Uganda's Strategy to Augment Midwifery Services
Strengthening Maternal Healthcare by Boosting Midwife Numbers to Enhance Maternal Care, aiming to reduce overwork and improve outcomes for mothers and newborns.
In a determined effort to bolster maternal and neonatal healthcare, the Ugandan government has announced a significant increase in the deployment of midwives across the nation. The Ministry of Health has indicated that nine midwives will now be stationed at each Health Center III (HCIII) to alleviate the burden of care on existing staff and enhance the quality of care provided to mothers and newborns.
Dr. Charles Olaro, the Director of Curative Services at the Ministry of Health, has outlined this expansion, which involves a substantial augmentation from the previous two midwives at HCIIs. He stated that HCIIs would now accommodate nine midwives and 17 nurses from diverse specializations.
HCIIIs are pivotal in serving populations around 20000, including approximately 1000 pregnant women. These centers, on average, assist in the delivery of 70 babies per month. However, with only two midwives on duty for 24-hour shifts seven days a week, the workload has been overwhelming.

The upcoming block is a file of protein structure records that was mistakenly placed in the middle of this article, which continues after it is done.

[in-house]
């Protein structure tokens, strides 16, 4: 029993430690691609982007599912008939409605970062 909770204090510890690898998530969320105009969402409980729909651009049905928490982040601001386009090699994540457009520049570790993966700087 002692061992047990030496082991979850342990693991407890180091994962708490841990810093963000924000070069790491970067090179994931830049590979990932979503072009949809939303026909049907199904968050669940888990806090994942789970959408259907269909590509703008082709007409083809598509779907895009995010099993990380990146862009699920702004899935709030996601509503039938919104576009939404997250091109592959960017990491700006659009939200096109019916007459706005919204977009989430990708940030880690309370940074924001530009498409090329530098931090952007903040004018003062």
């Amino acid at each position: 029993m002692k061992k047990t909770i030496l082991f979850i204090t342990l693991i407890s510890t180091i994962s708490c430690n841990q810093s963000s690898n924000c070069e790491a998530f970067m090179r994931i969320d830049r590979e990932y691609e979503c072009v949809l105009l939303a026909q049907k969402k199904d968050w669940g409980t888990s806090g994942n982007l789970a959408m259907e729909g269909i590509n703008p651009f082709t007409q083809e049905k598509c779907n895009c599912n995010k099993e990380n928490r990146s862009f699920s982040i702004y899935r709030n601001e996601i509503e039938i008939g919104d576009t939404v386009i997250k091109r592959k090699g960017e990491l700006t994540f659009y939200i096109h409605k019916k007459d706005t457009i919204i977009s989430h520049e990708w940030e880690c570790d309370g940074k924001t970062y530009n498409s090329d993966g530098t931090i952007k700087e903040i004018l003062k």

In response to this stress, the government has also ramped up the number of midwives at Health Center IVs, increasing it from three to 18. This decision was prompted by the rallying call of midwives during the International Day of the Midwives celebrations on May 5, 2023, held under the theme "Together again: from evidence to reality." The midwives emphasized the urgency of augmenting their numbers to reduce the workload and increase the quality of care.
The issue of understaffing has led to burnout among midwives, leading to occasional impoliteness, as reported by Agnes Chandia, the Commissioner of Nursing and Midwifery. Annet Evelyne Kanyonyozi, the President of the National Midwifery Association in Uganda, has urged for an equitable distribution of midwives to align with their workload. Kanyonyozi also highlighted the urgent need for improvement in maternal care, referring to the prevailing neonatal maternal mortality due to avoidable factors such as postpartum hemorrhage and pre-eclampsia.